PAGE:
This Article proceeds as follows: Part I describes case law which uses a “penalty” interpretation for § 2-718(2) and (3). Part II describes case law in which courts do not apply a penalty. Part III offers a penalty-free interpretation for § 2-718(2) and (3) that remains true to the statutory language. These three parts make extensive use of numerical examples and explanations. Although the presentation may seem dense in parts, an appreciation of the numbers is essential to understanding both the problem and the solution.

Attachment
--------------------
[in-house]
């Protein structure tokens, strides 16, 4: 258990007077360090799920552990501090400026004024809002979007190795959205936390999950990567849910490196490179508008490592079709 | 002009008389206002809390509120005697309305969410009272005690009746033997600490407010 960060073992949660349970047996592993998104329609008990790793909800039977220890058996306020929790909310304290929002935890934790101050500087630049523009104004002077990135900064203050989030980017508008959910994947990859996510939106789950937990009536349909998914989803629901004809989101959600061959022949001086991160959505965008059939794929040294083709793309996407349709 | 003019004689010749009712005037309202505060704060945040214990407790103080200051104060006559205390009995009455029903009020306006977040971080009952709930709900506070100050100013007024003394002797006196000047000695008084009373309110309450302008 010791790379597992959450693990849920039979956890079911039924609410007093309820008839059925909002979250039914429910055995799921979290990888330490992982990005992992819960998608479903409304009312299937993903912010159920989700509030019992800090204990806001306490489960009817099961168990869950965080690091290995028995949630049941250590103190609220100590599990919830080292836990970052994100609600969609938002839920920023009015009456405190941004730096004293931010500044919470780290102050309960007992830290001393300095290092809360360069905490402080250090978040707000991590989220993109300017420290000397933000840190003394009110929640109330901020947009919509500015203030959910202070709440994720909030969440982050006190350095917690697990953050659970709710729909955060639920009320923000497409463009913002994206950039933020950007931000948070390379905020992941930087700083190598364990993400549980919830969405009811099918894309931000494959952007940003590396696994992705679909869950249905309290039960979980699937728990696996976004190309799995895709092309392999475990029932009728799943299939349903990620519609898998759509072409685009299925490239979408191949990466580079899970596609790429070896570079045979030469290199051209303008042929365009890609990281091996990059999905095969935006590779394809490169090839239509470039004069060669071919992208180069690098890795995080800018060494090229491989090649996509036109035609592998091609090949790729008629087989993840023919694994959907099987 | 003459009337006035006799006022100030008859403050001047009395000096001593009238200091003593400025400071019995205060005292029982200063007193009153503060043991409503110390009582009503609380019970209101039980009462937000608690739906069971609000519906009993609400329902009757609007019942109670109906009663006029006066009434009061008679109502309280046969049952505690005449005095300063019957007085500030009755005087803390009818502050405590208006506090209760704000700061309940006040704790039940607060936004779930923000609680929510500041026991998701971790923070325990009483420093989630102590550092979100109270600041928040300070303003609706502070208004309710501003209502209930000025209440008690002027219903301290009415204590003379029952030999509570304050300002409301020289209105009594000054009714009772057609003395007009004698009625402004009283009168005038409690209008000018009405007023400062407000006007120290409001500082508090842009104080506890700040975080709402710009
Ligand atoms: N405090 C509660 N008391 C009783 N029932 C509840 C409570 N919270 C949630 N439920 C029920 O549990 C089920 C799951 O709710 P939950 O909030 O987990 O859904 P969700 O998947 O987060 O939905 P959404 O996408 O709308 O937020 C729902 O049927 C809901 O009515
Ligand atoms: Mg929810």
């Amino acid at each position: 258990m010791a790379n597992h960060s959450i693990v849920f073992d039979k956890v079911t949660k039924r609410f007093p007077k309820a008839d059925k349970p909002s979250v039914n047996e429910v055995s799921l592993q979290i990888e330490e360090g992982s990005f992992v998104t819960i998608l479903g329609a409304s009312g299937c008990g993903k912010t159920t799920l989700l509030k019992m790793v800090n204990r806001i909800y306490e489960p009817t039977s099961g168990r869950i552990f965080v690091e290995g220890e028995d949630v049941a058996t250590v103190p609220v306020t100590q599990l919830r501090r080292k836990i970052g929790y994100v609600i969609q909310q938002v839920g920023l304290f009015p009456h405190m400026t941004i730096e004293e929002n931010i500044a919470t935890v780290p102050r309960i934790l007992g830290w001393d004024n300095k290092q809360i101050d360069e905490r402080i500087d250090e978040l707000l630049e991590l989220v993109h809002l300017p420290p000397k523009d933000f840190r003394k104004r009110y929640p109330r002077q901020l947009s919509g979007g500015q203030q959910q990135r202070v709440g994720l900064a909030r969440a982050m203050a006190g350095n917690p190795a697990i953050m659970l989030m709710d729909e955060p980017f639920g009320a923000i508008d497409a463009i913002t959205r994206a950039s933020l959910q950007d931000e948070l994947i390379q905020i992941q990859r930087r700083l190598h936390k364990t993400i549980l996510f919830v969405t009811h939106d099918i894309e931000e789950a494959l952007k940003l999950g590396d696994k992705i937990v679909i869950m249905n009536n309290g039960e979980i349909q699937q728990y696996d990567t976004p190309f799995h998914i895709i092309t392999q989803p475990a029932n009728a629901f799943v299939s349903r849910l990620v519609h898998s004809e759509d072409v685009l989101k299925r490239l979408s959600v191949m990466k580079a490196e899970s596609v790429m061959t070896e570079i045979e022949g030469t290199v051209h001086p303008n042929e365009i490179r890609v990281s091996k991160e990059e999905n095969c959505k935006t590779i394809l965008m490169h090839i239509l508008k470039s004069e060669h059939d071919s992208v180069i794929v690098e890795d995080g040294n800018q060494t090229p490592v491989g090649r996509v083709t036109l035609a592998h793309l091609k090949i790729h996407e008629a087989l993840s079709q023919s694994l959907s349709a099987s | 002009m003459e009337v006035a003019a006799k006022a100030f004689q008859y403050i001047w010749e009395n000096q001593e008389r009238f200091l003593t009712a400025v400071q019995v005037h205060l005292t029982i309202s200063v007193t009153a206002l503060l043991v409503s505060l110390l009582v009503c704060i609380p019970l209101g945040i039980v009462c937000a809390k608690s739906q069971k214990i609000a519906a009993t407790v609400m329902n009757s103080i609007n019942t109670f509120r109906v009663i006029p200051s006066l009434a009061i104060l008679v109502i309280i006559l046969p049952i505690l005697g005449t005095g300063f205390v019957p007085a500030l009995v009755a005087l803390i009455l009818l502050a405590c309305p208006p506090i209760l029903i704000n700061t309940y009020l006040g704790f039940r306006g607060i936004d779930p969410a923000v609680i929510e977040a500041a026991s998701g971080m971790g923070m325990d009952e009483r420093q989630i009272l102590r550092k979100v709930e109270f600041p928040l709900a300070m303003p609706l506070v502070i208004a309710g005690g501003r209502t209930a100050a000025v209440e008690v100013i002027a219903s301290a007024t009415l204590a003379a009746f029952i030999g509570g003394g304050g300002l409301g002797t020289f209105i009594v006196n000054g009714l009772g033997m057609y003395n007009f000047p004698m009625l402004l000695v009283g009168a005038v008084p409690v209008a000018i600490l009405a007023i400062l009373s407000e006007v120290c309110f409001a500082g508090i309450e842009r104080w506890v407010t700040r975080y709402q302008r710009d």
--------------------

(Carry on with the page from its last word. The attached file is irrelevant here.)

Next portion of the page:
Part IV describes the drafting history of § 2-718(2) and (3) to support the preferred interpretation. Understanding how we got here motivates the impetus for reform by revealing the complete lack of justification for the penalty interpretation. Part V explains that correcting the penalty interpretation has the potential to positively impact the lives of many low-income individuals, people for whom $500 is by no means a small calculation quibble. Here, structural concerns and system-design failures are discussed as important factors in favor of reform. The Article concludes in Part VI with a defense of a populist agenda for a non-uniform amendment to the UCC, including an appendix offering the simple statutory fix for proposal to state legislatures. It describes the kind of theory of legislation required to advocate for change despite the risk that such a change poses for uniformity in the law.